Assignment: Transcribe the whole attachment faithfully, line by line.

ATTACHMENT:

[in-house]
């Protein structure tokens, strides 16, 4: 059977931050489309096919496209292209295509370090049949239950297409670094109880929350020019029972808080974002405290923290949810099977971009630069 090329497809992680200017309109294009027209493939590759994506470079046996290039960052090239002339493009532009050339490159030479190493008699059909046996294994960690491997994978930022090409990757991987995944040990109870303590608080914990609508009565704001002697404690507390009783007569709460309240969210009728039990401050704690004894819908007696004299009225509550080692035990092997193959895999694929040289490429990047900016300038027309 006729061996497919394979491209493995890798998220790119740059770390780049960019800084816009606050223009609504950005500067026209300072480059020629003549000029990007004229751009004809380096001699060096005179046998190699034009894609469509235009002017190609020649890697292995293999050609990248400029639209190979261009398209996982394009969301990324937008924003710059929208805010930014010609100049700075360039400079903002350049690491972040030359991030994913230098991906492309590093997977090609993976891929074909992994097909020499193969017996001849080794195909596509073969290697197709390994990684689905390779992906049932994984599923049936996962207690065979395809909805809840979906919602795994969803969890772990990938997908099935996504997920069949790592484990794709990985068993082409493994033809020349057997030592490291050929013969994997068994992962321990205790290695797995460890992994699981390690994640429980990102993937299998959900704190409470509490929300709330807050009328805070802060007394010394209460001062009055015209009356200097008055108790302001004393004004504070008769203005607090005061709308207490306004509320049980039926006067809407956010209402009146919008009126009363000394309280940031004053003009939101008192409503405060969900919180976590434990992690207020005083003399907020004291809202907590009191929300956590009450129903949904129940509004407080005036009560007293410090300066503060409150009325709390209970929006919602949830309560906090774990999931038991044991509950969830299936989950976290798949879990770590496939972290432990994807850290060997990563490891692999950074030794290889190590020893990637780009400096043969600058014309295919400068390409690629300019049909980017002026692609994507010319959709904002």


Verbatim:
[in-house]
């Protein structure tokens, strides 16, 4: 059977931050489309096919496209292209295509370090049949239950297409670094109880929350020019029972808080974002405290923290949810099977971009630069 090329497809992680200017309109294009027209493939590759994506470079046996290039960052090239002339493009532009050339490159030479190493008699059909046996294994960690491997994978930022090409990757991987995944040990109870303590608080914990609508009565704001002697404690507390009783007569709460309240969210009728039990401050704690004894819908007696004299009225509550080692035990092997193959895999694929040289490429990047900016300038027309 006729061996497919394979491209493995890798998220790119740059770390780049960019800084816009606050223009609504950005500067026209300072480059020629003549000029990007004229751009004809380096001699060096005179046998190699034009894609469509235009002017190609020649890697292995293999050609990248400029639209190979261009398209996982394009969301990324937008924003710059929208805010930014010609100049700075360039400079903002350049690491972040030359991030994913230098991906492309590093997977090609993976891929074909992994097909020499193969017996001849080794195909596509073969290697197709390994990684689905390779992906049932994984599923049936996962207690065979395809909805809840979906919602795994969803969890772990990938997908099935996504997920069949790592484990794709990985068993082409493994033809020349057997030592490291050929013969994997068994992962321990205790290695797995460890992994699981390690994640429980990102993937299998959900704190409470509490929300709330807050009328805070802060007394010394209460001062009055015209009356200097008055108790302001004393004004504070008769203005607090005061709308207490306004509320049980039926006067809407956010209402009146919008009126009363000394309280940031004053003009939101008192409503405060969900919180976590434990992690207020005083003399907020004291809202907590009191929300956590009450129903949904129940509004407080005036009560007293410090300066503060409150009325709390209970929006919602949830309560906090774990999931038991044991509950969830299936989950976290798949879990770590496939972290432990994807850290060997990563490891692999950074030794290889190590020893990637780009400096043969600058014309295919400068390409690629300019049909980017002026692609994507010319959709904002």